You Asked For It: Instant Hobo

hobo-use.jpg

Instant Hobo
Dirt Roads & Detours
(Hobo Americana Records)

By Martin Cizmar

I was once in a band. A hobo-themed band, actually. The Hobo Kin played our one and only show at a cemetery in Brimfield, Ohio on Halloween night 2002. We gave our fans – all girls we knew from our college paper – doughnuts. I “played” harmonica and my BFF Brian played pots and pans. Our douchebag friend Jay played acoustic guitar and carried most of the songs, simple blues ditties about hobo life – “We Ride the Rails,” “Some Hooch, Some Cooch, Let’s Roll” and “Full Belly, Fast Train.” We were pretty great, if I do say so myself, but soon after our show Jay abandoned us in the hopes of forming a band with people who knew how to play actual instruments.

The point is this: I’m sympathetic to hobo-themed roots music.

Still, I wasn’t blown away by Phoenix band Instant Hobo’s latest offering, Dirt Roads & Detours. It’s got some catchy little songs, but ultimately, seems a little tossed together.

The opener, “Two Story Outhouse,” sets the tone: light, often funny, Americana. Singer John Feula sounds a lot like Robbie Fulks but doesn’t have his wit. “Broken Screen Door” starts off with a nice little bass line, but quickly falls in to the same mid-tempo beat that dominates the rest of the record.

On “Gooseberry Ranch” the band gets to their hobo roots, singing about ladies that know how to treat hobos and referencing “Big Rock Candy Mountain” – the “Stairway to Heaven” of the hobo genre.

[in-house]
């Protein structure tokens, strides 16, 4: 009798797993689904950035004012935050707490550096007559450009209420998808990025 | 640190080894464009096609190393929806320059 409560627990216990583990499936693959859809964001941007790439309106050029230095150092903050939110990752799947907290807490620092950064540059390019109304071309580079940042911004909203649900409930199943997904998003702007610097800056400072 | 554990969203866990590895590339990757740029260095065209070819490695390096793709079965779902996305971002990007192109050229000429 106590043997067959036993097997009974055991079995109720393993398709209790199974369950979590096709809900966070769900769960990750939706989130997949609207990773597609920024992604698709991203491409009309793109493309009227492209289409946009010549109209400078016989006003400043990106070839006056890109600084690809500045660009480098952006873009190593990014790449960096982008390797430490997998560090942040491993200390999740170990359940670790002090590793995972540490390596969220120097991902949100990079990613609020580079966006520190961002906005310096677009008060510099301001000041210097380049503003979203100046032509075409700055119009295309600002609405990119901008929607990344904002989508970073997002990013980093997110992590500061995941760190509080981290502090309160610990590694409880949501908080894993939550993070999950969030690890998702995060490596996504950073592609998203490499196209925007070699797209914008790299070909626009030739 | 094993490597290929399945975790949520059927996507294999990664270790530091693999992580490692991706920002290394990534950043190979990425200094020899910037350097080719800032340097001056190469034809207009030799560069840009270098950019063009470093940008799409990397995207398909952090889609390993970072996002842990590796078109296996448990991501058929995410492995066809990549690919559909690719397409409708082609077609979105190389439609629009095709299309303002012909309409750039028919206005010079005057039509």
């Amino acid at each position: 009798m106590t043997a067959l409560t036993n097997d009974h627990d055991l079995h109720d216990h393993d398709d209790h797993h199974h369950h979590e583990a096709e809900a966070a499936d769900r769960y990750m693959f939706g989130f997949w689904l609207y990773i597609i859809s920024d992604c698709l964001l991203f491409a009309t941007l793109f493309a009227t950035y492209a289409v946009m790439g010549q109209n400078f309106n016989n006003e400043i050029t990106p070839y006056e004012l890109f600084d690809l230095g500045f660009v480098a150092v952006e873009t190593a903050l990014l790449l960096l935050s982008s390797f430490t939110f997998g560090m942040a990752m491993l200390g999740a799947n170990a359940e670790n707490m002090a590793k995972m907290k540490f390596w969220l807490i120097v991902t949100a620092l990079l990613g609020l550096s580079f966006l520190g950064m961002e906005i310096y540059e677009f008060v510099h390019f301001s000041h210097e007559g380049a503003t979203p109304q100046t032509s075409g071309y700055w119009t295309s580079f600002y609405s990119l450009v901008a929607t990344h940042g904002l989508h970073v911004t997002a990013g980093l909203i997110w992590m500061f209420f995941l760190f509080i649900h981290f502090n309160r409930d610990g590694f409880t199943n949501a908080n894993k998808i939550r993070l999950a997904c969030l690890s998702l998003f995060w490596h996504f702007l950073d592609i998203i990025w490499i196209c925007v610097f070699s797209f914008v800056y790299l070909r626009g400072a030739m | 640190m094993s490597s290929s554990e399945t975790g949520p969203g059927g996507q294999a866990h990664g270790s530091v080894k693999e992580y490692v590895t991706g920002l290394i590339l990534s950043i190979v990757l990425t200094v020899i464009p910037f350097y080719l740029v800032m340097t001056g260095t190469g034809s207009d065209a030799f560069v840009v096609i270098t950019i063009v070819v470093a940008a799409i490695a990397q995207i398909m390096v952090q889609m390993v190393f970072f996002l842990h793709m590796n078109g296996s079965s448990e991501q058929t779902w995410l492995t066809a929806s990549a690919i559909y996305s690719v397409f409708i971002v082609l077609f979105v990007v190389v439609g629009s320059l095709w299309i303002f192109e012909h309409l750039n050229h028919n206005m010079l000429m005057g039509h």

“Jennifer” sees the tempo change a bit, with hints of samba and jazz tossed in, but by “”Mojo’s Funeral” they’re back to the familiar trot found elsewhere. The imagery of his dead hobo from El Paso doesn’t grab me like it could – if you’re gonna sing hobo songs, you’ve gotta paint those scenes of life in the trackside jungles, boys . The harmonica work here is one of the album’s true bright spots though; the band could use a lot more of it.

The album’s closer “One Black Shoe,” has a jazzy feel, not all together unpleasant, but set to that same mild beat it’s not quite the strong closer the albums needs.

Dirt Roads & Detours isn’t a bad record, but Instant Hobo could do a lot by changing up their pace more often and adding a few more music flourishes – as well as some hardcore hobo slang and maybe a few less oblique references to hookers.

Want your CD reviewed by Phoenix New Times? Mail it to us.

Martin Cizmar
ATTN: YAFI
c/o Phoenix New Times
1201 E. Jefferson Street
Phoenix, AZ 85032


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